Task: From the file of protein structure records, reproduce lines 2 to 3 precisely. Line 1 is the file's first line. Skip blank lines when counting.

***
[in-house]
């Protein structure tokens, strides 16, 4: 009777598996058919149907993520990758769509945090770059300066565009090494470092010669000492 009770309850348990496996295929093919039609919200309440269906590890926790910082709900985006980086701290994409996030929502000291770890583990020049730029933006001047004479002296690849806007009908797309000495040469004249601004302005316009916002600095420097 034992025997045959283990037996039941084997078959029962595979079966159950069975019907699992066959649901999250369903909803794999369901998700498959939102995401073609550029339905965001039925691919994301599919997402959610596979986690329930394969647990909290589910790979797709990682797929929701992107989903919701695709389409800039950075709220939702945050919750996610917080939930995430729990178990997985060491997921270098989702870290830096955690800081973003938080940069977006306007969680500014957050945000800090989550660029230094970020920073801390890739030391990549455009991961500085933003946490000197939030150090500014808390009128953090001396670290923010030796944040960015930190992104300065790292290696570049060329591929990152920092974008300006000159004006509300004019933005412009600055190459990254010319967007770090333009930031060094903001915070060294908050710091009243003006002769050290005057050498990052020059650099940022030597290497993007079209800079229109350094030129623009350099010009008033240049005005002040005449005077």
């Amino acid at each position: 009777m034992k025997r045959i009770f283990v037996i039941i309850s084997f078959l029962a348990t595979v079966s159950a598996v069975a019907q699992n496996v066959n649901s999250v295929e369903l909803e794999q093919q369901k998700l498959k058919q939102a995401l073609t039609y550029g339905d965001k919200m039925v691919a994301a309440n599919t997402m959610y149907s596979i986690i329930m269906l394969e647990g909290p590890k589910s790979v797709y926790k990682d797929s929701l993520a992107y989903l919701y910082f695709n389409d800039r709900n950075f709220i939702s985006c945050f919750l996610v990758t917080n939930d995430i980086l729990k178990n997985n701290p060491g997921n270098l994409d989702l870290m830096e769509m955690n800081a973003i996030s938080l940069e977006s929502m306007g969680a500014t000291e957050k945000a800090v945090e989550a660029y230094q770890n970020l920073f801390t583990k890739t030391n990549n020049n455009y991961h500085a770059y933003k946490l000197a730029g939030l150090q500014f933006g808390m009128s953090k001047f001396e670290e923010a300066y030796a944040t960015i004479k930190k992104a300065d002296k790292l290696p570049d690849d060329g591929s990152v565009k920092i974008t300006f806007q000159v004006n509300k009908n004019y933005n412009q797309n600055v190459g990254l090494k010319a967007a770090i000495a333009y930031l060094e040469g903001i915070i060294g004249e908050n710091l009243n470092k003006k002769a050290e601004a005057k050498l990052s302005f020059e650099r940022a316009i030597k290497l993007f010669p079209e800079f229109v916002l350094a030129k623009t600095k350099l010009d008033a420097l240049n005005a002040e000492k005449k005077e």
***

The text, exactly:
């Protein structure tokens, strides 16, 4: 009777598996058919149907993520990758769509945090770059300066565009090494470092010669000492 009770309850348990496996295929093919039609919200309440269906590890926790910082709900985006980086701290994409996030929502000291770890583990020049730029933006001047004479002296690849806007009908797309000495040469004249601004302005316009916002600095420097 034992025997045959283990037996039941084997078959029962595979079966159950069975019907699992066959649901999250369903909803794999369901998700498959939102995401073609550029339905965001039925691919994301599919997402959610596979986690329930394969647990909290589910790979797709990682797929929701992107989903919701695709389409800039950075709220939702945050919750996610917080939930995430729990178990997985060491997921270098989702870290830096955690800081973003938080940069977006306007969680500014957050945000800090989550660029230094970020920073801390890739030391990549455009991961500085933003946490000197939030150090500014808390009128953090001396670290923010030796944040960015930190992104300065790292290696570049060329591929990152920092974008300006000159004006509300004019933005412009600055190459990254010319967007770090333009930031060094903001915070060294908050710091009243003006002769050290005057050498990052020059650099940022030597290497993007079209800079229109350094030129623009350099010009008033240049005005002040005449005077």
């Amino acid at each position: 009777m034992k025997r045959i009770f283990v037996i039941i309850s084997f078959l029962a348990t595979v079966s159950a598996v069975a019907q699992n496996v066959n649901s999250v295929e369903l909803e794999q093919q369901k998700l498959k058919q939102a995401l073609t039609y550029g339905d965001k919200m039925v691919a994301a309440n599919t997402m959610y149907s596979i986690i329930m269906l394969e647990g909290p590890k589910s790979v797709y926790k990682d797929s929701l993520a992107y989903l919701y910082f695709n389409d800039r709900n950075f709220i939702s985006c945050f919750l996610v990758t917080n939930d995430i980086l729990k178990n997985n701290p060491g997921n270098l994409d989702l870290m830096e769509m955690n800081a973003i996030s938080l940069e977006s929502m306007g969680a500014t000291e957050k945000a800090v945090e989550a660029y230094q770890n970020l920073f801390t583990k890739t030391n990549n020049n455009y991961h500085a770059y933003k946490l000197a730029g939030l150090q500014f933006g808390m009128s953090k001047f001396e670290e923010a300066y030796a944040t960015i004479k930190k992104a300065d002296k790292l290696p570049d690849d060329g591929s990152v565009k920092i974008t300006f806007q000159v004006n509300k009908n004019y933005n412009q797309n600055v190459g990254l090494k010319a967007a770090i000495a333009y930031l060094e040469g903001i915070i060294g004249e908050n710091l009243n470092k003006k002769a050290e601004a005057k050498l990052s302005f020059e650099r940022a316009i030597k290497l993007f010669p079209e800079f229109v916002l350094a030129k623009t600095k350099l010009d008033a420097l240049n005005a002040e000492k005449k005077e």